We were discussing the basic concept of streamline and equipotential line and dimensional
homogeneity in the subject of fluid mechanics, in our recent
posts.

Now we will go ahead to understand the basic concept of Buckingham π theorem with the help of this post.

Now we will go ahead to understand the basic concept of Buckingham π theorem with the help of this post.

### Buckingham π theorem

In an equation, if the variables are more than the numbers of fundamental dimensions i.e. M, L and T. The Rayleigh’s method of dimensional analysis will be more laborious and this problem was resolved by one theorem or concept and that theorem, as stated below, was termed as Buckingham π theorem.

According to Buckingham π theorem, if there are n variables (Independent and dependent variables) in a physical phenomenon and if these variables contain m fundamental dimensions i.e. M, L and T. Then the variables are arranged in to (n-m) dimensionless terms and each term will be termed as π term.

Let X

_{1}, X

_{2}, X

_{3}….X

_{n}are the variables involved in a physical problem. Let us think that X

_{1}is the dependent variable and X

_{2}, X

_{3}….X

_{n}are the independent variables on which X

_{1}will be dependent.

We can also say that X

X

_{1}will be a function of X_{2}, X_{3}….X_{n}and mathematically we can write as mentioned here.X

_{1}= f(X_{2}, X_{3}….X_{n})### Example

Let us discuss one example here to
understand the concept of Buckingham π theorem.

The power required by an agitator in a tank is a function of following variables as mentioned here.

Diameter of the agitator (D)

Number of the rotations of the impeller per unit time (N)

Viscosity of liquid (µ)

Density of liquid (ρ)

We will secure here one relation between power required by agitator and above mentioned four variables by using the concept of Buckingham π theorem.

There are total five variables here. Power (P) is dependent variable and rest four variables (D, N, µ and ρ) are independent variables. Power (P) will be dependent over the above mentioned four variables.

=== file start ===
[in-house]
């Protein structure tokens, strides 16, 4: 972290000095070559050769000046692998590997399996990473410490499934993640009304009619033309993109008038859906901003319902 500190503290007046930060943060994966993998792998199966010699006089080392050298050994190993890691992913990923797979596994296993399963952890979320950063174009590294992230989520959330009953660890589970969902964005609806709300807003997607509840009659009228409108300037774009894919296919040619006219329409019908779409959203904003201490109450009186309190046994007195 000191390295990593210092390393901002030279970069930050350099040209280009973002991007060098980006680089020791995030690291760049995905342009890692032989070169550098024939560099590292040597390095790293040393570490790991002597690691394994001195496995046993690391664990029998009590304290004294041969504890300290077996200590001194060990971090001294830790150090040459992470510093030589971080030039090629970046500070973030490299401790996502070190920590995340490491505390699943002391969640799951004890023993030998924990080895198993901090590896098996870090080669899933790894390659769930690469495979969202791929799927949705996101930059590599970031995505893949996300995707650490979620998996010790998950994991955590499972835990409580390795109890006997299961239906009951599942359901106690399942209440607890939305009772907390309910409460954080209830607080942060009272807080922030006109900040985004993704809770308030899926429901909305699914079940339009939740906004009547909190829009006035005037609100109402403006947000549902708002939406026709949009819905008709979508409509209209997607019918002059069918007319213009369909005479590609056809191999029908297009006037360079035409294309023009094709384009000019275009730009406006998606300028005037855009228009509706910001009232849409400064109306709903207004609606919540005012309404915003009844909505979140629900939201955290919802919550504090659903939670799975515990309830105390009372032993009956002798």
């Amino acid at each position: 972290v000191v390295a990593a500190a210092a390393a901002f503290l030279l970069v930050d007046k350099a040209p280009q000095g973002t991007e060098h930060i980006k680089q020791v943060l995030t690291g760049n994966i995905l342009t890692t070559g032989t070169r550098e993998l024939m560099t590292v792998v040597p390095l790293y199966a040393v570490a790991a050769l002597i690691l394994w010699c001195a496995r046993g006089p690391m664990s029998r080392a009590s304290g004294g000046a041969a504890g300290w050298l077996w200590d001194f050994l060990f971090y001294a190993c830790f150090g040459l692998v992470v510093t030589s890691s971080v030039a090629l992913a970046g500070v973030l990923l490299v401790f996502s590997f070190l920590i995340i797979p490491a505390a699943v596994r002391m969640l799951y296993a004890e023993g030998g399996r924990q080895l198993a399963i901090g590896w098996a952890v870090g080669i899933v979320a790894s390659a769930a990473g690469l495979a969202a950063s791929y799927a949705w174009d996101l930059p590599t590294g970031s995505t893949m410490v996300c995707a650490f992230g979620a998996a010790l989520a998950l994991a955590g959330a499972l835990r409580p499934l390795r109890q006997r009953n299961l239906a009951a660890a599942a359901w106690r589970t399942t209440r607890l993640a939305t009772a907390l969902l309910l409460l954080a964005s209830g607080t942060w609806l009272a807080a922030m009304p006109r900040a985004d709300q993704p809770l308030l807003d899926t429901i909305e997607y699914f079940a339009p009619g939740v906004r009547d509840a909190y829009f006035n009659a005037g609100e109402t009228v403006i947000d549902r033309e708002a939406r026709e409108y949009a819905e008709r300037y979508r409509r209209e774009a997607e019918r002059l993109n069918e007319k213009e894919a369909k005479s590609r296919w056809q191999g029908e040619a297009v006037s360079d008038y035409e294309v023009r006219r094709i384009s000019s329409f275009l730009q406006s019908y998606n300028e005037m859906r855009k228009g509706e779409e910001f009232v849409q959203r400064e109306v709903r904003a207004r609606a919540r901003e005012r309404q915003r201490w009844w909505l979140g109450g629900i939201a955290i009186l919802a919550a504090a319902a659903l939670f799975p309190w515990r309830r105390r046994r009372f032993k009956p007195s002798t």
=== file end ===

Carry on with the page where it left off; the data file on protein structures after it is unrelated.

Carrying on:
Number of variables = 5

Number of fundamental dimensions = 3

Number of dimensionless groups = 5-3 = 2

We will select here the variables so as to represent the dimensions, let us select N, D and ρ.

N = [T

^{-1}]
T = [N

^{-1}]
D = [L]

L = [D]

ρ = [ML

^{-3}]
M = ρ [L

For the other variables,

^{3}] = ρ [D^{3}]For the other variables,

###
*Dimension of the power P will be [ML*^{2}T^{-3}]

^{2}T

^{-3}]

Therefore P M

^{-1}L^{-2}T^{3}will be dimensionless
Therefore the П

_{1}term will be given as mentioned here
П

_{1 }= P M^{-1}L^{-2}T^{3}
П

_{1 }= P ρ^{-1}D^{-3}D^{-2}N^{-3}
П

_{1 }= P ρ^{-1}D^{-5}N^{-3}
П

_{1 }= P / (ρ D^{5}N^{3})###
*Dimension of the viscosity μ will be [ML*^{-1}T^{-1}]

^{-1}T

^{-1}]

Therefore μ will be μ [M

^{-1}LT] will be dimensionless term
Therefore the П

_{2}term will be given as mentioned here
П

_{2 }= μ [M^{-1}LT] = μ ρ^{-1}D^{-3}DN^{-1}
П

So, we have determined the relation between the variables with the help of Buckingham π theorem.

_{2 }= μ / (ρ D^{2}N)So, we have determined the relation between the variables with the help of Buckingham π theorem.

We will see another important topic in the field of fluid mechanics i.e. differentiate between model and prototype with the help of our next post.

Do you have any suggestions? Please write in comment box.

### Reference:

Fluid mechanics, By R. K. Bansal